Elliot Schneider’s new album, the improbably titled Don’t Put All Your Eggs in One Basketcase, is an eleven song collection accompanied by some supplementary historical material intended to further elucidate Schneider’s musical career for the uninitiated. The mixture of this new and past material never damages the overall presentation of this release; there’s a clear distinction between the new and old material while still sounding part and parcel of the same artistic vision. Schneider’s skills as a musician, performer, and songwriter are naturally honed to a razor sharp edge because he continued playing and writing for passion’s sake alone so his albums released since his late-life re-emergence as a recording artist come across as impressively well rounded – he’s just as home with modern rock as more traditional guitar driven styles. Don’t Put All Your Eggs in One Basketcase is one of the year’s most inventive recordings and pulses with life.
It begins on a decidedly high note with the track “The Moon Has Flown Away”. This has a pleasant, non-assertive feel while still maintaining a solid stream of energy. There’s definitely a strong retro influence on the song, but it has an engaging and warm sound coupled with sharply worded lyrics brimming with well chosen energy. Some of the songwriting is particularly engaging, like the way it builds up to its pay off line and the light touch of harmony vocals exerting their influence over the final product. “Diehard Killjoy” uses backing vocals more generously and it tempers what might be a lightly tedious recitation in song of an obnoxious subject. Other elements of the performance are equally good at distracting us – namely, the understated piano brawling just under the mix along with rough and rowdy guitar work. There’s a more meditative mood coloring the song “Captain Argent” and it comes with far less reliance on the guitar and the classic rock tropes of earlier numbers. Schneider’s vocal displays much of the same spirited engagement we hear on the earlier numbers, but there’s a little more consideration at play here as well.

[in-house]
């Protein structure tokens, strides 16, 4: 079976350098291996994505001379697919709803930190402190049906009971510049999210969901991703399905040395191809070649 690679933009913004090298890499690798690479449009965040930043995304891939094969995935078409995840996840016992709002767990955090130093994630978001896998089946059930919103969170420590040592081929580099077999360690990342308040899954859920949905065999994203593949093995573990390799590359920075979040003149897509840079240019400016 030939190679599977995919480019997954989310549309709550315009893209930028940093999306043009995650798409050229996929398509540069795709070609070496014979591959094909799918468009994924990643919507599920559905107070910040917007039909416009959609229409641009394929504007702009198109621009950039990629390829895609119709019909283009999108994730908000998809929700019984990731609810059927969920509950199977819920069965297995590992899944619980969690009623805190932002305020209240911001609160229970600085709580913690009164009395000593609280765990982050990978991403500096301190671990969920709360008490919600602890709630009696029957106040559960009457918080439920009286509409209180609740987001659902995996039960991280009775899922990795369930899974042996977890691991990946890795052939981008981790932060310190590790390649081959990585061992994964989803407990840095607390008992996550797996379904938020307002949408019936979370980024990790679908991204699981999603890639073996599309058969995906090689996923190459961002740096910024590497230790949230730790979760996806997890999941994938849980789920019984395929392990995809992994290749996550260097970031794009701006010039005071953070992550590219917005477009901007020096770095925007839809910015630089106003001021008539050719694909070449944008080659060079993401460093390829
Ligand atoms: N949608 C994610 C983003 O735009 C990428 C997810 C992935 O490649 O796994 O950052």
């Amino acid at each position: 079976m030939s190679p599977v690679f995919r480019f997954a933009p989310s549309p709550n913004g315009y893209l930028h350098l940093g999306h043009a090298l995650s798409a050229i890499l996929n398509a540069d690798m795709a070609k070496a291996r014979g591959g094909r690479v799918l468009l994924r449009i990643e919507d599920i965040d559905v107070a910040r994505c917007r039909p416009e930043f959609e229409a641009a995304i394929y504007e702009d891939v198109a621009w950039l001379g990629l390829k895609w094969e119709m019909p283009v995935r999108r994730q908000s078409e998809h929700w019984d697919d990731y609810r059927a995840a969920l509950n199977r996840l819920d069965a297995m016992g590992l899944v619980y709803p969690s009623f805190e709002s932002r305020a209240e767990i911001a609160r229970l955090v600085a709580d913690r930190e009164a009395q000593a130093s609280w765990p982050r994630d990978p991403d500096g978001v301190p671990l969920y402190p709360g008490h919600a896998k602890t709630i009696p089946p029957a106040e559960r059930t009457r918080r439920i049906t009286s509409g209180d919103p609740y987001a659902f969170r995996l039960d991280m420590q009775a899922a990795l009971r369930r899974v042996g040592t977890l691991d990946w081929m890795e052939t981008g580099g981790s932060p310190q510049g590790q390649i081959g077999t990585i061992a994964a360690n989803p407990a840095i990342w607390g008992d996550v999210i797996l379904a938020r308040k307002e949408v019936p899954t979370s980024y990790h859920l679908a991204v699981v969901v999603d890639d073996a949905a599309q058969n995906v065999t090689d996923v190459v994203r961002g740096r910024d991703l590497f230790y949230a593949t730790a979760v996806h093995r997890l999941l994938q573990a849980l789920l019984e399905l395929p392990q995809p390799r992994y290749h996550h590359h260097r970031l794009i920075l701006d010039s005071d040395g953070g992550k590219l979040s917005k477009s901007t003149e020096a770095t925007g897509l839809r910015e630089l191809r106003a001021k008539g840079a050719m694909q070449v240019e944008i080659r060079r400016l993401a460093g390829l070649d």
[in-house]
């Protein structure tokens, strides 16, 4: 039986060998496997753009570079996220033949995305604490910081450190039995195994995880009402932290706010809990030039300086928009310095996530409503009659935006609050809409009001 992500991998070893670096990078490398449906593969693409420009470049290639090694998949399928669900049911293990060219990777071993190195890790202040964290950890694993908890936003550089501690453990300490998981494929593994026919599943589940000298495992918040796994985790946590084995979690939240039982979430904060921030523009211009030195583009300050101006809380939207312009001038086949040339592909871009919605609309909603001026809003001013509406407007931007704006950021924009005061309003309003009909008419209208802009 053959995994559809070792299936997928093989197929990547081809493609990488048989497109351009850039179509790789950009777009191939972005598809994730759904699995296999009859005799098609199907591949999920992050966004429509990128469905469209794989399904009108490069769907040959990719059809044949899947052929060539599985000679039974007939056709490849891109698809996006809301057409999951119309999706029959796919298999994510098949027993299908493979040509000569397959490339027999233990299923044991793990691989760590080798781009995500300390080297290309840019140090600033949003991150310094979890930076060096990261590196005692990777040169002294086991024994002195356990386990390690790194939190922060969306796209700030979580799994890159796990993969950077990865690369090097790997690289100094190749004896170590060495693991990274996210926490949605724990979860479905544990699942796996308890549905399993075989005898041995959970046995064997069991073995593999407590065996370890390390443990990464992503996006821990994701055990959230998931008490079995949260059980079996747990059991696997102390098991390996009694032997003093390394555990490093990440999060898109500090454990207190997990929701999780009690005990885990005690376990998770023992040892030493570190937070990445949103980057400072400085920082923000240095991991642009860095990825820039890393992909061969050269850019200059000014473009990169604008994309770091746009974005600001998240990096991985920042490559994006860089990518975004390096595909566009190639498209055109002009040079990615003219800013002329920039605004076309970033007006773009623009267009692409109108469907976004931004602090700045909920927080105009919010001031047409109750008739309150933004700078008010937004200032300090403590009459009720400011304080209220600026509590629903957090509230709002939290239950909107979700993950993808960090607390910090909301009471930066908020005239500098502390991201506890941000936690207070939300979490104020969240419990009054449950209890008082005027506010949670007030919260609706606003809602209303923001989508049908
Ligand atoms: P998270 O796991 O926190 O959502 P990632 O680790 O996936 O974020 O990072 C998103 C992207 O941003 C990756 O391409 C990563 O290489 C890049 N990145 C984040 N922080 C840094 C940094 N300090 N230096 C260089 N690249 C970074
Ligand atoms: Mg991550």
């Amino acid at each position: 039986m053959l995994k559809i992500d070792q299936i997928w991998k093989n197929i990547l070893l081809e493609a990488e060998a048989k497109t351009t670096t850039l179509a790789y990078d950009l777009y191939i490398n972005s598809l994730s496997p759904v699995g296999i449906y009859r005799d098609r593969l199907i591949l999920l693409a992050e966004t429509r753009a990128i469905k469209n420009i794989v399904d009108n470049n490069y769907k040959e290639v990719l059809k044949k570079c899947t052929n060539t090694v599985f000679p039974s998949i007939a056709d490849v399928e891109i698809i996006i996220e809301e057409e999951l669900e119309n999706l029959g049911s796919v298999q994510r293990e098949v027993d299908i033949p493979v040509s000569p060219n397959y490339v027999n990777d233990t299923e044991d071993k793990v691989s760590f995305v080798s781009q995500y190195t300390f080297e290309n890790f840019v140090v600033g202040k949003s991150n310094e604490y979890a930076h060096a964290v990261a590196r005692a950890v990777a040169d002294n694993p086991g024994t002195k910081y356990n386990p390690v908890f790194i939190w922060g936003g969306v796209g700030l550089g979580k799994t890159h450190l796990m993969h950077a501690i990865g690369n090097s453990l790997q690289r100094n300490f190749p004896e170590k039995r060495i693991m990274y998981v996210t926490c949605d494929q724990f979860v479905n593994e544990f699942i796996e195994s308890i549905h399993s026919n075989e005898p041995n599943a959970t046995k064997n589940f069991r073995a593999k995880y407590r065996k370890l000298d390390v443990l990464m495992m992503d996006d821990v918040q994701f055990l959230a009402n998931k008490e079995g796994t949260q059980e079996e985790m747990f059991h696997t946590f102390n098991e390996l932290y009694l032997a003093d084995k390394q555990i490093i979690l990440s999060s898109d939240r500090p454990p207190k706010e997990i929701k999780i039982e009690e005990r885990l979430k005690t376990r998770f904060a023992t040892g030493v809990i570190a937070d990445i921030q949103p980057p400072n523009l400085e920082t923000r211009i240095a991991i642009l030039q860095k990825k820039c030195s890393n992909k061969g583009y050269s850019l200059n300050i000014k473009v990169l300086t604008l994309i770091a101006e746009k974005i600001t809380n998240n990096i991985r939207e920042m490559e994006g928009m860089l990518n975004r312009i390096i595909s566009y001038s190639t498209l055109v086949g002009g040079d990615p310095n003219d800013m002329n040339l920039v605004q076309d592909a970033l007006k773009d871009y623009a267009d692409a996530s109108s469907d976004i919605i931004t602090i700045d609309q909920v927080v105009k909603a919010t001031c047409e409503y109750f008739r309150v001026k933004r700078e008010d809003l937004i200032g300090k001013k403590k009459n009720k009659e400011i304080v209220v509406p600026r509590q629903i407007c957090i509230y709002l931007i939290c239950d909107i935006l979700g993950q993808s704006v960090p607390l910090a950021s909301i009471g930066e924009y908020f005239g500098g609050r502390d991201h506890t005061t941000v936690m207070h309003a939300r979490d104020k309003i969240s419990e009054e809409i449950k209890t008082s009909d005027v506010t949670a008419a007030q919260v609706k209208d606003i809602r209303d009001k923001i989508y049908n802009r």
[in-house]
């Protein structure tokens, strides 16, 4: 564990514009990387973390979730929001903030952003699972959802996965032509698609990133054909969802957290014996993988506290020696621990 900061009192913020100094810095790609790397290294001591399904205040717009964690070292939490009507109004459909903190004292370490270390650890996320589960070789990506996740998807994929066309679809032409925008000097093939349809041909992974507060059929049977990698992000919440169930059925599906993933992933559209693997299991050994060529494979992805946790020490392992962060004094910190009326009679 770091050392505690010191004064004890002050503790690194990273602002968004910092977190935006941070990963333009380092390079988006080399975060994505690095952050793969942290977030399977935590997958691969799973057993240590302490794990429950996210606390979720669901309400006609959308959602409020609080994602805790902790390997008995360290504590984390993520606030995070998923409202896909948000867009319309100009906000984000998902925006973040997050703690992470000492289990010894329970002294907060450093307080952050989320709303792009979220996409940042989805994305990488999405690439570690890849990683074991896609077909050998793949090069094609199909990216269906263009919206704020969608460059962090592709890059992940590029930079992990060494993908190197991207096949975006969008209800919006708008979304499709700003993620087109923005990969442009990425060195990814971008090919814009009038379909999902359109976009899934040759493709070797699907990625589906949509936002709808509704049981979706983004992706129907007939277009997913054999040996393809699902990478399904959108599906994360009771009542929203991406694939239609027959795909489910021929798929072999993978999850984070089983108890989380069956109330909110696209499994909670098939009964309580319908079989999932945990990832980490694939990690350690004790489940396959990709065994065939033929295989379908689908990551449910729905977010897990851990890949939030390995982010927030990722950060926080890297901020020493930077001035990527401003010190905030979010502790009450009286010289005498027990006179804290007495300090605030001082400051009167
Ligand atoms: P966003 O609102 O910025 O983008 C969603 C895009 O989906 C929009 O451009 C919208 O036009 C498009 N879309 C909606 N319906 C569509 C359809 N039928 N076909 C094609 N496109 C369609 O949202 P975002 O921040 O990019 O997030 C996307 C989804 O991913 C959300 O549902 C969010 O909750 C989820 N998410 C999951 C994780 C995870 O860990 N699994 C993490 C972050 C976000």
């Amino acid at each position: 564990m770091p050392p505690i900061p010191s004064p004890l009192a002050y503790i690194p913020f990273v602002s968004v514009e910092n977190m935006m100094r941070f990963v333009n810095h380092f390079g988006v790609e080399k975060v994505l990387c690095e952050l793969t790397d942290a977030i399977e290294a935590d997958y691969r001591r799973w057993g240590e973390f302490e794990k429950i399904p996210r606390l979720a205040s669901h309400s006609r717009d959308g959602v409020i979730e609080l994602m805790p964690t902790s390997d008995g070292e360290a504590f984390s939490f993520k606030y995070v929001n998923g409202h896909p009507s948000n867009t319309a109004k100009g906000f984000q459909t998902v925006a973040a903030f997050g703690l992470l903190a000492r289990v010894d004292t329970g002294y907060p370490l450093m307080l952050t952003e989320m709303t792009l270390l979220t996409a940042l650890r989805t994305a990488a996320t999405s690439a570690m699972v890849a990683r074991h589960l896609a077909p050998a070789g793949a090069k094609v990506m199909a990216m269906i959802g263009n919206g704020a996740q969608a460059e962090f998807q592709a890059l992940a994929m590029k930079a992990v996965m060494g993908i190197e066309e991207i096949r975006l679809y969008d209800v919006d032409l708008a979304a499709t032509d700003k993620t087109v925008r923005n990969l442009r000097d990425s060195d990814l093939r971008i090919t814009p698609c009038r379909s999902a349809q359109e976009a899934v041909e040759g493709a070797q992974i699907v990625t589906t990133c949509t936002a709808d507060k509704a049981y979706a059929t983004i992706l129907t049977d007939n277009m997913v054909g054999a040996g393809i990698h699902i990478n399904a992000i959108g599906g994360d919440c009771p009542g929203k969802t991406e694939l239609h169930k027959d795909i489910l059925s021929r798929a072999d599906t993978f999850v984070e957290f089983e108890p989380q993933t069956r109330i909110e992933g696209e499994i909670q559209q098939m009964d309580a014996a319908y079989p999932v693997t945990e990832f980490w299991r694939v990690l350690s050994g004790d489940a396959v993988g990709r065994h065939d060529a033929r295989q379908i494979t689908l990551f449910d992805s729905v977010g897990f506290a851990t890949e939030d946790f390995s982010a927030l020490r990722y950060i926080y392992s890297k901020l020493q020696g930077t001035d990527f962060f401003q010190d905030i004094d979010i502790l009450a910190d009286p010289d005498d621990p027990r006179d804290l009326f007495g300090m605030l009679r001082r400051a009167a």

The propulsive drumming opening “A Key To You” unfolds like you might expect when some low-hung, riffing guitar dive bomb in over the top and the band immediately establishes an immediate groove. There’s some light keyboards buried in a little in the mix, but their effect isn’t negligible. There’s a practically doo-wop sound coming over on one of the song’s more memorable bits of rock and roll, “Overruling Neo-Fascists”, and both every instrument is handled with considerable aplomb. Listeners and lovers of Schneider’s more overt rock tendencies will flock to the track “Surreal Survivor” despite it being a re-recording of a track from earlier in Schneider’s recording career. There’s an especially hard hitting quality about this number that’s lacking on the album’s other guitar work outs. Elliot Schneider’s Don’t Put All Your Eggs in One Basketcase is a thoughtful and expansive album with understated ambitions and the talent to hit whatever lofty peaks he sets for himself.